News and knowhow for farmers

Fact sheet on butternut pumpkin farming

butternut pumpkin
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Butternut pumpkin is pear shaped golden yellow fruit that has a shelf life of up to six months compared to normal pumpkins that can be stored for three months. It is resistant to diseases such as powdery mildew, cucumber mosaic virus and cucumber beetles.  

The crop grows easily, and is used as food. It is rich in vitamin A, potassium, vitamin C, manganese and fiber.

Dried seeds of butternut squash are a source of protein. On average it takes 85 to 90 days to maturity and it produces good uniform fruits weighing about 650 to 1000 gm.

There are two varieties of butternut squash that farmers can plant; Waltham and Atlas F1.

Waltham variety matures 90 to 100 days after transplanting and can yield five to six tonnes per acre.

Atlas F1 variety when mature yields fruits weighing two to three kilos each with potential yields of 12 to 18 tonnes per acre.

The seeds are available in 10g, 25g, 50g, 100, 250g, 500g at certified agro-vets.

In one season, it costs Sh87,900 to grow one acre of butternuts. Each acre gives 6,000 butternuts. Each fruit is sold at Sh30. This is a total income of Sh180,000 Therefore: expected income of Sh180,000  earns farmers a profit of Sh92,100 per acre.

The production costs will cover herbicides Sh4500 and labor Sh7000 during the first one week of growing. Miscellaneous costs are set at Sh5,000.  

At planting use 80kg of fertilizer per acre DAP or NPK 17:17:17. A 50kg bag of government subsidized fertilizer is currently retailing at Sh1800.

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Butternut pumpkin. Courtesy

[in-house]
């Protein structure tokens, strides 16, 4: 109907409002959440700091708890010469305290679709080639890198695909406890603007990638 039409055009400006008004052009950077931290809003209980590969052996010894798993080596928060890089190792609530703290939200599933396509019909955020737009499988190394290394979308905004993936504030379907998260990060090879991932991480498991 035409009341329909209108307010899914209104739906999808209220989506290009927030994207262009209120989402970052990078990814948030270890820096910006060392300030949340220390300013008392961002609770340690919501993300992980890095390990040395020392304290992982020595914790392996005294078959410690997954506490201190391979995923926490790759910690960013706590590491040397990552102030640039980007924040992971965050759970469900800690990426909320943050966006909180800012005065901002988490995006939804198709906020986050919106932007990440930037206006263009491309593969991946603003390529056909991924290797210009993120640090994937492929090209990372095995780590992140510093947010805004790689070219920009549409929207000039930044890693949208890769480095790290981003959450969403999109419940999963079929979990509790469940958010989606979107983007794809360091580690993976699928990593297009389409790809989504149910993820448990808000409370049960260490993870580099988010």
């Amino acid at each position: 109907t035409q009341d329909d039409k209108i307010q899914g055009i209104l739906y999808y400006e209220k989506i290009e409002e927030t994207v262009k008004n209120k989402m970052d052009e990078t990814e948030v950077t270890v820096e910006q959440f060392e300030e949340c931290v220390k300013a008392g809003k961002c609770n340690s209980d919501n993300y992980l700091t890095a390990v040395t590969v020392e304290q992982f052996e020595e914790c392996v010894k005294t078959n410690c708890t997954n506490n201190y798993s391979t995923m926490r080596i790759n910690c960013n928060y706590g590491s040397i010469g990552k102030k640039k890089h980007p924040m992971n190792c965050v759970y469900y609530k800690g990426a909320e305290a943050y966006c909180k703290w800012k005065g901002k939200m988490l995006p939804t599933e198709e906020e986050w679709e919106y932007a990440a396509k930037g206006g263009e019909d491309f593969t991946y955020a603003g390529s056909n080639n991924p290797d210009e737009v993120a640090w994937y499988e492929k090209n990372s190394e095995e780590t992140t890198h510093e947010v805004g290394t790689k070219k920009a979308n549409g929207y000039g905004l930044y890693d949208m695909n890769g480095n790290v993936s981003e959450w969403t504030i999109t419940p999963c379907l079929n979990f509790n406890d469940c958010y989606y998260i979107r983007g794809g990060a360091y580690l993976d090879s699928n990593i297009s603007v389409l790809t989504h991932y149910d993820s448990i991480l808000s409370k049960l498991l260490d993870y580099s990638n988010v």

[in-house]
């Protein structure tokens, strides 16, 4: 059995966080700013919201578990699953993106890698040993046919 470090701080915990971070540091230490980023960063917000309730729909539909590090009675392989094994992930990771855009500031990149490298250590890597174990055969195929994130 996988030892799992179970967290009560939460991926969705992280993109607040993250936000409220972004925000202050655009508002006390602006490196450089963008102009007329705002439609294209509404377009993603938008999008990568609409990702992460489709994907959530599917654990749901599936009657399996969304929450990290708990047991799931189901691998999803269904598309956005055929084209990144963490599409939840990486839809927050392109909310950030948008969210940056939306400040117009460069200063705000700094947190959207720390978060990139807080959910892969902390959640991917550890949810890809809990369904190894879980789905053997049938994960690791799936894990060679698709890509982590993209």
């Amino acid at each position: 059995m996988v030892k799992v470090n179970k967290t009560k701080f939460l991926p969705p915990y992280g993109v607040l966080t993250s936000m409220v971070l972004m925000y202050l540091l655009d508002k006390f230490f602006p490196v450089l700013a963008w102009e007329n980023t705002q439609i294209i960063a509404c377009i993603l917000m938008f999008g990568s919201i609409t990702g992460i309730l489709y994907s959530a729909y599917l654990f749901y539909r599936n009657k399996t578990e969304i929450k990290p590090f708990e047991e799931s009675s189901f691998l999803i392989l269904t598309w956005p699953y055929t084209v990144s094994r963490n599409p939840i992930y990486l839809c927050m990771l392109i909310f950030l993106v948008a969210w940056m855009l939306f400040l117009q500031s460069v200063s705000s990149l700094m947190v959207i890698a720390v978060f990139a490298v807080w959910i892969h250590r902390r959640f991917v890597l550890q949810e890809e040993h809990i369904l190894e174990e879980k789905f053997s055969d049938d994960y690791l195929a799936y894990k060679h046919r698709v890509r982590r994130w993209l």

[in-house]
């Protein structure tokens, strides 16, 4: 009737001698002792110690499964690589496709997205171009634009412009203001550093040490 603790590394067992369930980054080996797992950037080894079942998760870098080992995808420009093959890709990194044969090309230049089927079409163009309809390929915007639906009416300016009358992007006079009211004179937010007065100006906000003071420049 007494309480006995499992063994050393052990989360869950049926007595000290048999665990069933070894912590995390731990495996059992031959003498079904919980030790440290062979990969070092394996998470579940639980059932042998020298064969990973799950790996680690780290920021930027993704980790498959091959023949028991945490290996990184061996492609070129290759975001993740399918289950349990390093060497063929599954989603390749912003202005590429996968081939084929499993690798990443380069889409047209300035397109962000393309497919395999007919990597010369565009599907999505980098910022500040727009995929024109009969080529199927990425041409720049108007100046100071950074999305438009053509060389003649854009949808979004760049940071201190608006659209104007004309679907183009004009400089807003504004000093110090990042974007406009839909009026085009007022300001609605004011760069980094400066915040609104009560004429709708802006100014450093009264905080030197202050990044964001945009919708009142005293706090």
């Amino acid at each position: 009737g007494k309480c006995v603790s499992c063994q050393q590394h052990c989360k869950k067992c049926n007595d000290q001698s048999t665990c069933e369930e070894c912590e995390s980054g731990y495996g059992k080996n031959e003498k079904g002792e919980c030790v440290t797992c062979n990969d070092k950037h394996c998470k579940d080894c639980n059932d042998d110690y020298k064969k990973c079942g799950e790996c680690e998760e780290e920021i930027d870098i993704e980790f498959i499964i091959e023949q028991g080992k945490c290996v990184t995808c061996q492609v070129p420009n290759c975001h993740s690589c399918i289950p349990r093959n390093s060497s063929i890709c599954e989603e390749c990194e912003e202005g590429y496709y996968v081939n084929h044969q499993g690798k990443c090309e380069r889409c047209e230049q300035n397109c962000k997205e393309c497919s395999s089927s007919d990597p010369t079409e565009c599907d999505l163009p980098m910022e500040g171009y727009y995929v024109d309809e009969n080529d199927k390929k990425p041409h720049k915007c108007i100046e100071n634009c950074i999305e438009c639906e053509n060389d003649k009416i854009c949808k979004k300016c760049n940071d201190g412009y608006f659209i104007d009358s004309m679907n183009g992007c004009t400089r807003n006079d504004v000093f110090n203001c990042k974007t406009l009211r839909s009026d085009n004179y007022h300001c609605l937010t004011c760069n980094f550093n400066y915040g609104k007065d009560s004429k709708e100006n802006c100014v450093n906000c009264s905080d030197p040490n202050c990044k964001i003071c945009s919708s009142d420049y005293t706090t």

The crop requires enough sunlight to thrive and ample space for the vines to grow. Each hill should have three feet of space around it. Farmers are advised to plant four or five seeds in a small hill, about three to five centimeters deep and thin down to two or three when they sprout.

The crop should be watered after planting and then every two to three days until germination. Squash grows best in moderately moist soil therefore farmers should be careful not to saturate the ground. Since they like rich soils, it is advisable to feed them regularly with liquid manure.

Top dressing of the crop is done when the vines are 30cm. 100kg of CAN will be needed and this will cost Sh1500 per 50kg bag.

To store for a longer period of time, farmers should allow butternuts to cure out in the sun after harvesting for a couple of dry afternoons before putting them into storage in a cool dry place with good ventilation.

In order to reap maximum yields, farmers are observed to observe certain farm management practices like practicing crop rotation to reduce chances of pests and disease attacks on the squash. When a farmer decides to spray they should do it late in the afternoon or early evening in order to spare pollinators that are active during the day.

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